Review: Fairytales, Families & Forests

Fairytales, Families & Forests reviewed by Nimue Brown on her blog, originally posted on 7 June. Read the full review on the original website here...

Georgiana Keable and Dawne McFarlane have created a brilliant resource for anyone who wants to wants to tell stories to small children. I’ve come to this as a reviewer and I don’t currently have any small children in my life, but I have had some experience of parenting, storytelling and of dealing with children in Pagan settings.

This book does a number of things and it does them all very well. It makes a case for why storytelling with children is a good idea – exploring what spoken stories offer to children emotionally, psychologically, socially and in terms of their learning and development. The book offers the reader a selection of stories, organised by age and with tips on how to share them The stories come from around the world, and are gentle and eco-friendly tales selected to help a child develop a good relationship with the natural world. There’s good content on story sourcing and avoiding appropriation.

You would be able to just read the stories to a child if you aren’t confident about telling them, and the book has a lot of charming child-friendly illustrations for anyone who goes that route.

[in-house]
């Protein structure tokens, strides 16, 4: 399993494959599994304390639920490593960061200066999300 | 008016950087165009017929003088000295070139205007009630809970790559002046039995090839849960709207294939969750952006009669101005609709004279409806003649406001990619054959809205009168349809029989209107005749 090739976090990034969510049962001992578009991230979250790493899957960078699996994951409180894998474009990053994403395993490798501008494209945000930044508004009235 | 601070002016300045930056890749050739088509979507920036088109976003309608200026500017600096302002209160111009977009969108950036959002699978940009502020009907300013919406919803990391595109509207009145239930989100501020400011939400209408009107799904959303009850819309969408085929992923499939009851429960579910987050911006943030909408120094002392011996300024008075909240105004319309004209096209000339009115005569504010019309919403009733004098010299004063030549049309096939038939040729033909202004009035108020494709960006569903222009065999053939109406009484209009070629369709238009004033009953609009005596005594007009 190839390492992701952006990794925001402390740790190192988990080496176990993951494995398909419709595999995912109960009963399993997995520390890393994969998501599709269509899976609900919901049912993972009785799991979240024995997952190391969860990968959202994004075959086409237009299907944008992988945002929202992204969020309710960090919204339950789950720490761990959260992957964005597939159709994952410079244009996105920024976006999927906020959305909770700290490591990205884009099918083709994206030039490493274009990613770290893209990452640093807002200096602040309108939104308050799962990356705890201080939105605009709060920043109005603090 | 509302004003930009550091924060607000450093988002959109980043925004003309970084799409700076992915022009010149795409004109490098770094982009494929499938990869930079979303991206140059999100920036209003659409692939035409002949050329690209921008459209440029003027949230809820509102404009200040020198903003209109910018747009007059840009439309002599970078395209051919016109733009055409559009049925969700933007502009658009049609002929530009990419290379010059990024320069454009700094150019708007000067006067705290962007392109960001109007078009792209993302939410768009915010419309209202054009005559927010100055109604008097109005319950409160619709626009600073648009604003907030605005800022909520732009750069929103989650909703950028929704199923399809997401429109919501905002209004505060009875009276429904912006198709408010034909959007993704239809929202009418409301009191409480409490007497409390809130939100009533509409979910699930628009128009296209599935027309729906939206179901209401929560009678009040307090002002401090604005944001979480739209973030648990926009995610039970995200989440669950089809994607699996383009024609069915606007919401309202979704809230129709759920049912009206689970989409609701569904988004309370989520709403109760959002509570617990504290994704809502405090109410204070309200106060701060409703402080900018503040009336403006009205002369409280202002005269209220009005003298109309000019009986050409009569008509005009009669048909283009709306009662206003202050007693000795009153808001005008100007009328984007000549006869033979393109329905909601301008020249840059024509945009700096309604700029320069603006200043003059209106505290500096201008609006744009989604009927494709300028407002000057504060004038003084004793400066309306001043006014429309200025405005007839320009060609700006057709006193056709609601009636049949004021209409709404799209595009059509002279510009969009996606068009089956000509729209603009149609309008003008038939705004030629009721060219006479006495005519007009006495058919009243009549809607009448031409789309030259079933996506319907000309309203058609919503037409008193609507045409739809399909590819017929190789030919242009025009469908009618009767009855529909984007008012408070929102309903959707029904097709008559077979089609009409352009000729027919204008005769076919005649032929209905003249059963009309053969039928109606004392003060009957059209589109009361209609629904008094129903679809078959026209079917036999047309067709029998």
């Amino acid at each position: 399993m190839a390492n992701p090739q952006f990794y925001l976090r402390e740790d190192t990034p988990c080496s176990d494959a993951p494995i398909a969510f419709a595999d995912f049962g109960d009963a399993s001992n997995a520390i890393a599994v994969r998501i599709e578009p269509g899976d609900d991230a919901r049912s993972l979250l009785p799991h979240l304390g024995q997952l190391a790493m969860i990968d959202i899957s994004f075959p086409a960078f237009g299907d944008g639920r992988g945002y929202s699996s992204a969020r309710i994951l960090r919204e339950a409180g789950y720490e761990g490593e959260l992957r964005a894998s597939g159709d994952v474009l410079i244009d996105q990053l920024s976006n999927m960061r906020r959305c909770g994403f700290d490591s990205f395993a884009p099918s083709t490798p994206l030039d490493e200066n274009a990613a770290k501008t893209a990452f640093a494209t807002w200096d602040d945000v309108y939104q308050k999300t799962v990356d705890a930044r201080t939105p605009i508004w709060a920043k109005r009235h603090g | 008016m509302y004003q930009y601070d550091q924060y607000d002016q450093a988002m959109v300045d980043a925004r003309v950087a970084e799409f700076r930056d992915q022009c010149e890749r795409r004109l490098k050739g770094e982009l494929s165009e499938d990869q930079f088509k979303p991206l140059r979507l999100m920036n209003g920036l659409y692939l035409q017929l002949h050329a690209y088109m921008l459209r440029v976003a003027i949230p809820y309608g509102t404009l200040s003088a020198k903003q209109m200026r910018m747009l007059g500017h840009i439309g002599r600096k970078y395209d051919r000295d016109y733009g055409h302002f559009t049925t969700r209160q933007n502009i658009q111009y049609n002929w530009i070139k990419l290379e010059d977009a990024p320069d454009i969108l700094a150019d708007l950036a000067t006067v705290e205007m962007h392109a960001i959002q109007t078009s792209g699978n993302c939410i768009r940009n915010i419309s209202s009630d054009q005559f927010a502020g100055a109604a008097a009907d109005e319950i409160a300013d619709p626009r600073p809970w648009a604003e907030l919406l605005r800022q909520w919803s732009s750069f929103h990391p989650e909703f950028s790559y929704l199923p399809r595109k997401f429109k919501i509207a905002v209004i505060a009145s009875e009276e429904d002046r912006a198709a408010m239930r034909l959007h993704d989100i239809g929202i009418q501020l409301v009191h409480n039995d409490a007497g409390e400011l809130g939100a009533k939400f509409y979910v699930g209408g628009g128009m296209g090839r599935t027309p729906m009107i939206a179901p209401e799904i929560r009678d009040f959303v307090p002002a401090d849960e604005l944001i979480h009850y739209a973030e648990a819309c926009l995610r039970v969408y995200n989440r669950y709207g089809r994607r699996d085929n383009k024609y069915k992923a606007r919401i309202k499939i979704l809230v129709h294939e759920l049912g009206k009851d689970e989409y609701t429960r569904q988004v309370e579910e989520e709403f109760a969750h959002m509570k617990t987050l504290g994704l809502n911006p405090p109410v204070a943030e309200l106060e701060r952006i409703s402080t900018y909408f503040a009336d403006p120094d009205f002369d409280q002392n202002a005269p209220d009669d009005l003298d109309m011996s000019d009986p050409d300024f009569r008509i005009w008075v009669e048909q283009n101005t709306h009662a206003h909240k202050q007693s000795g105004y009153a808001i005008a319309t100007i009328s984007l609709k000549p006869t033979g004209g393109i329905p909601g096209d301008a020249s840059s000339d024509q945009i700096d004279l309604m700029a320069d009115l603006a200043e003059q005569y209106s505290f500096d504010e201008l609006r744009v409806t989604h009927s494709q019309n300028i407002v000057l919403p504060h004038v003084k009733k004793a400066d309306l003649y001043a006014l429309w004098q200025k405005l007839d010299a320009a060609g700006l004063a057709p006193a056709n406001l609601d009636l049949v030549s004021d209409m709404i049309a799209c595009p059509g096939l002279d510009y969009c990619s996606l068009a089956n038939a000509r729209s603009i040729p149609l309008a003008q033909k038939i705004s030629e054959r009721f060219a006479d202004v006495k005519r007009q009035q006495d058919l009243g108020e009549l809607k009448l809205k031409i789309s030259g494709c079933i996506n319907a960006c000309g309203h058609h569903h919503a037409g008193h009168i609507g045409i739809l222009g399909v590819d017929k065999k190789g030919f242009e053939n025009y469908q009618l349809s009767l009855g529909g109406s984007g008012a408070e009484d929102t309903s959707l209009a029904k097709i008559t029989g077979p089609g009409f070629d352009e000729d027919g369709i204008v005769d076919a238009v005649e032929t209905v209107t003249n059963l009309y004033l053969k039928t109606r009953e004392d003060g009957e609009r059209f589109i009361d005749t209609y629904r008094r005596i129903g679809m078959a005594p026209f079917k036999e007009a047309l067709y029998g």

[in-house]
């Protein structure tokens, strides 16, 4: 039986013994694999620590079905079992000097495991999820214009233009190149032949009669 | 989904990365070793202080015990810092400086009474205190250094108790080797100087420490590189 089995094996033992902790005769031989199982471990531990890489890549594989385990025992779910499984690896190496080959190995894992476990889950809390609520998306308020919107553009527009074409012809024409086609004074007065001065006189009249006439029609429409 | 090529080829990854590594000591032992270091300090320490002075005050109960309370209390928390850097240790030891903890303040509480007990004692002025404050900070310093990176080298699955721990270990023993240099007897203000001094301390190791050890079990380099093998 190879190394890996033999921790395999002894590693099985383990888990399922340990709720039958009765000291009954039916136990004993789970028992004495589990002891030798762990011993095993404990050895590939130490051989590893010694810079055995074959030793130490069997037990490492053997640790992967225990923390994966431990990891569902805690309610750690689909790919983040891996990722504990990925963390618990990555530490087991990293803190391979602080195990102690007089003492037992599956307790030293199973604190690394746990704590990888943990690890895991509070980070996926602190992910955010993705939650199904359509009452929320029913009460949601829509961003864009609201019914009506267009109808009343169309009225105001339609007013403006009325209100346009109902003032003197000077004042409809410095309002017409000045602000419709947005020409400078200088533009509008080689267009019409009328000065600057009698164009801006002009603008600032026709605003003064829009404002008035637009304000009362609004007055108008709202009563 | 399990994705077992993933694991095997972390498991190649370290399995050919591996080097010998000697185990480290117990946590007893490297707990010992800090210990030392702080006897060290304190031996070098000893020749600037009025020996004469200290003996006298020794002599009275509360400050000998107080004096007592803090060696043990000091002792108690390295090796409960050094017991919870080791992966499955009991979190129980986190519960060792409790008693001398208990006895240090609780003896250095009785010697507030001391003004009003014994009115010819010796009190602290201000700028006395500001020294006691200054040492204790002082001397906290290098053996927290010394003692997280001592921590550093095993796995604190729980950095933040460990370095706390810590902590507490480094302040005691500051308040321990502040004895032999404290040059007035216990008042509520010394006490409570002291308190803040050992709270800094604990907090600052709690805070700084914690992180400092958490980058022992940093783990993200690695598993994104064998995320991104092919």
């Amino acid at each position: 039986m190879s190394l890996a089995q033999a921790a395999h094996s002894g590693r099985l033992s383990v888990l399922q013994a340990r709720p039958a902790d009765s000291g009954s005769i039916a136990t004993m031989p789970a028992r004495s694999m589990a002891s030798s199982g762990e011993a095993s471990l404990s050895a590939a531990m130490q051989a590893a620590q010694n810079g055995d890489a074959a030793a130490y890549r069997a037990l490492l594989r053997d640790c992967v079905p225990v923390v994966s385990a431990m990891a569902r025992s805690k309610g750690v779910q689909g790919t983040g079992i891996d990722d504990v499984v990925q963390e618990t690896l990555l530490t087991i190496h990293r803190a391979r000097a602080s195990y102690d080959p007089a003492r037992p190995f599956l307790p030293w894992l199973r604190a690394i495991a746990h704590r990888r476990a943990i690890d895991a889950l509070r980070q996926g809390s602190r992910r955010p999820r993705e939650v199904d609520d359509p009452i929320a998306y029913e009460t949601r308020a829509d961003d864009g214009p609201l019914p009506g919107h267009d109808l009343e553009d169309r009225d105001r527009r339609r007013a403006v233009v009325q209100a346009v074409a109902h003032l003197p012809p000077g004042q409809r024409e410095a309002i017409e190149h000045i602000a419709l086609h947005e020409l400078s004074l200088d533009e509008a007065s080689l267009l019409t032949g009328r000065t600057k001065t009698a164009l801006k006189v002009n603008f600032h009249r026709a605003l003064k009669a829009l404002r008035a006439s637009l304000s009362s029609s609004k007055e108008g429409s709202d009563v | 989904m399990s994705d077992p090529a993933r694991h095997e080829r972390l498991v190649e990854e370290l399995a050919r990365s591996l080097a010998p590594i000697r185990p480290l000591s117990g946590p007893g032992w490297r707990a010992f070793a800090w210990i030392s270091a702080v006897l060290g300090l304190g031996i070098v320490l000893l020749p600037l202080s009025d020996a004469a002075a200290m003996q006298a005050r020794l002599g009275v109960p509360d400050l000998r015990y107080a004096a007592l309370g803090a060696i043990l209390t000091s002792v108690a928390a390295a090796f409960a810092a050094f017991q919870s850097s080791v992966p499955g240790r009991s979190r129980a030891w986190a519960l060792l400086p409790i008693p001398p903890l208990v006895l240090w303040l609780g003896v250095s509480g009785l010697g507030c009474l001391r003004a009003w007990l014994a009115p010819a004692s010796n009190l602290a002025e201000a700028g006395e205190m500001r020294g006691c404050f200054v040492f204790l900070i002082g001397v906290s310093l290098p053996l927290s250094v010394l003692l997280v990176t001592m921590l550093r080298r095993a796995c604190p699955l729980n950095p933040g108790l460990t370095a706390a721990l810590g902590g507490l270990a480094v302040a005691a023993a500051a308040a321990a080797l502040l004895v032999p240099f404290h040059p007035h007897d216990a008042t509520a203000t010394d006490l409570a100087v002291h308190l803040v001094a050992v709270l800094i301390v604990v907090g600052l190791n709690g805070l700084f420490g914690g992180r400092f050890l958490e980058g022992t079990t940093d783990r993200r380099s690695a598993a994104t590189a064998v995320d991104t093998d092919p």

Where the book really shines is that it includes really good pointers for how to get inside a story. There’s a lot more to storytelling than just memorising the words. To be a good storyteller you need much more of a relationship with the story you are telling. Getting to know a story and building a relationship with it isn’t an obvious process nor is it something most of us have been taught. These insights are really substantial. Understanding how to engage with a story opens the way to being able to tell it from the inside, rather than just reciting it.

There’s also a wealth of wisdom here about how to work with children of different ages. These aren’t just storytelling tips, but guidance for living and parenting that I have no doubt many people would find helpful. Small children can be terrifying with their combination of total need and limited means to communicate, and so many people come to parenting with little experience of small children. Guidance for how to deflate tensions, manage behaviour and handle your own emotions in a gentle way are valuable things to have in your toolbox, making this a good choice of a gift for new parents.

Nimue Brown

Read more about Fairytales, Families & Forests here